It is hard to blame the thousands of Wednesdayites who skipped the club’s lap of appreciation following their final Hillsborough fixture.
Many fans had left the ground long before the players re-emerged on to the playing field with the message emblazoned on their white T-shirts that read: “Thank you for your support”.
The lap of honour, ultimately, proved somewhat of an anti-climax in the wake of the Owls’ poor Yorkshire derby showing.
Leeds headed to Wednesday short on confidence on the back of a five-match losing run and without several senior players for various different reasons. Given Stuart Gray had presided over just one defeat in 11 previous matches against White Rose opponents, the odds appeared stacked in the home side’s favour of picking up another positive result.
But the Owls, who were fortunate to be leading at the interval thanks to Chris Maguire’s 36th-minute penalty, produced a lack-lustre second-half display. There have been a few Hillsborough stinkers this season but I think they saved their worst performance to the end.
That said, Leeds raised their game and what will hurt Gray when reviewing the derby is that the visitors looked hungrier and wanted the points more. Leeds won more second balls and carried a threat through Sam Byram, Charlie Taylor and Steve Morison all afternoon. They deservedly atoned for their 6-0 drubbing in the same venue last term.
Indeed, Leeds could have gone ahead inside the opening minute when highly-rated midfielder Alex Mowatt raced on to Byram’s pass only to be denied by Wednesday’s player of the season, Keiren Westwood.
Against the run of play, the hosts opened the scoring from the penalty spot after Byram clumsily brought down Lloyd Isgrove and Maguire coolly stepped up to slot in his eighth goal of the campaign.
Maguire’s strike should have given Wednesday a platform to build on, but their inability, yet again, to push on and get a second goal duly cost them.
Gray questioned referee Robert Madley’s decision to penalise Jose Semedo, one of four Owls changes, for blocking Sol Bamba in the build-up to Leeds’ leveller.
“I was disappointed and amazed the free-kick was awarded,” said Gray. “Semi blocked their man, stopped him from making a run into the box.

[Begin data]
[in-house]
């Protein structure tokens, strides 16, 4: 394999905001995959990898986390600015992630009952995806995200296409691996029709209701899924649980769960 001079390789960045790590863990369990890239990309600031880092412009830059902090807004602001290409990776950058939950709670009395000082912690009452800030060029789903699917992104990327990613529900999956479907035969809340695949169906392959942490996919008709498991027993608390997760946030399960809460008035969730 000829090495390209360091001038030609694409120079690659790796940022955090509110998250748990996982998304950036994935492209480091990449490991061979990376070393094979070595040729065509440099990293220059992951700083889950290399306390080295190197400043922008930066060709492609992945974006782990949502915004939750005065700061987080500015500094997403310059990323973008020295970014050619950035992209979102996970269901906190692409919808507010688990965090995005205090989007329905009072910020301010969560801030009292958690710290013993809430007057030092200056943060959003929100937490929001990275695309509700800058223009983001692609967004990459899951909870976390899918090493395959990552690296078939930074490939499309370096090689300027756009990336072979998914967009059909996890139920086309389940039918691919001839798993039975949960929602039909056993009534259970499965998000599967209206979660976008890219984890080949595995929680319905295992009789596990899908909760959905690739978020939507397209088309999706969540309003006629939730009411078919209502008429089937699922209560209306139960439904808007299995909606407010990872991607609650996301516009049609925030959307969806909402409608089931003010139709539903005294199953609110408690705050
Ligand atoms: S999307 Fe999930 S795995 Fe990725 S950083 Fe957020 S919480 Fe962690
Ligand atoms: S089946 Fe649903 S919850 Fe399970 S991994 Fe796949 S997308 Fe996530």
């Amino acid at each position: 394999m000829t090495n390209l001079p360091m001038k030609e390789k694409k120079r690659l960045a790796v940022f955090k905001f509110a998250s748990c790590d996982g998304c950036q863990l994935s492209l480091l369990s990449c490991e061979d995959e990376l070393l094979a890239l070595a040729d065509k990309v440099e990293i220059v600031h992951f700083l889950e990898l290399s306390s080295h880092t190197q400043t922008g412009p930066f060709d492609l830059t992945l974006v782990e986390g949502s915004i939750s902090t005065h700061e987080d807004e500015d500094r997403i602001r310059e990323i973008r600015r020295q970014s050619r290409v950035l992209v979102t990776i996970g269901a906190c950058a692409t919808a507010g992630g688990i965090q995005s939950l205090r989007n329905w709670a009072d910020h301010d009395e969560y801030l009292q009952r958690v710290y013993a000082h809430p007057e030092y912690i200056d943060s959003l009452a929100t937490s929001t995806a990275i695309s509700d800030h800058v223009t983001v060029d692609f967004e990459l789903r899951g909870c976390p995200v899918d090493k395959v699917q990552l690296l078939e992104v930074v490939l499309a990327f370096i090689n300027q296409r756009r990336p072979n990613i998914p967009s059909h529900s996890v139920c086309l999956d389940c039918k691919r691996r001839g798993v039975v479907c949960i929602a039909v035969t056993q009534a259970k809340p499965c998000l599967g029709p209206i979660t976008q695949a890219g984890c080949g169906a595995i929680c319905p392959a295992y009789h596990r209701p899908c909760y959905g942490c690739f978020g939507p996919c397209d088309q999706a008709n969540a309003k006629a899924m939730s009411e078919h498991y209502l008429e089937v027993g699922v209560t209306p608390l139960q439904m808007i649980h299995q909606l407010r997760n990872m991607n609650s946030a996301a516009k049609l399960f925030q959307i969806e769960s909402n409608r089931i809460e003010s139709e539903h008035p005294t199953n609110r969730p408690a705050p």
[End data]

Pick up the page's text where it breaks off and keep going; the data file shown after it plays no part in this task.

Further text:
“Semi didn’t grab or pull him down. It is how everybody defends and for some reason the referee decided to give a free-kick.”
Leeds made the most of the set-piece, with Taylor turning the ball in after Murphy’s low attempt struck the wall. It was hardly a surprise that Wednesday were undone by a dead-ball situation as, in Gray’s view, they repeatedly gave away “cheap free-kicks” in dangerous positions.
“They got a fortunate ricochet for the equaliser but they reacted the faster,” said Gray.
“We gave far too many free-kicks away and if you keep doing that, you will be punished.
“If you keep giving ridiculous free-kicks away, you will get in trouble, which we did do. That’s what’s happened and we only have ourselves to blame.”
The Owls created little in the second half and Leeds grabbed the winner with 18 minutes remaining when Morison bagged his second goal in as many outings after Westwood had saved his initial effort.
As the contest wore on, Wednesday lost their shape, rhythm and discipline. Gray threw on strikers Stevie May, Will Keane and Sergiu Bus but it was Lewis McGugan who they could have done with having available to give them some control, flair and imagination in the middle of the park. The Watford loanee was left out due to a groin problem.
Gray admitted: “We missed Lewis’s creativity. He has the ability to get the ball down and play.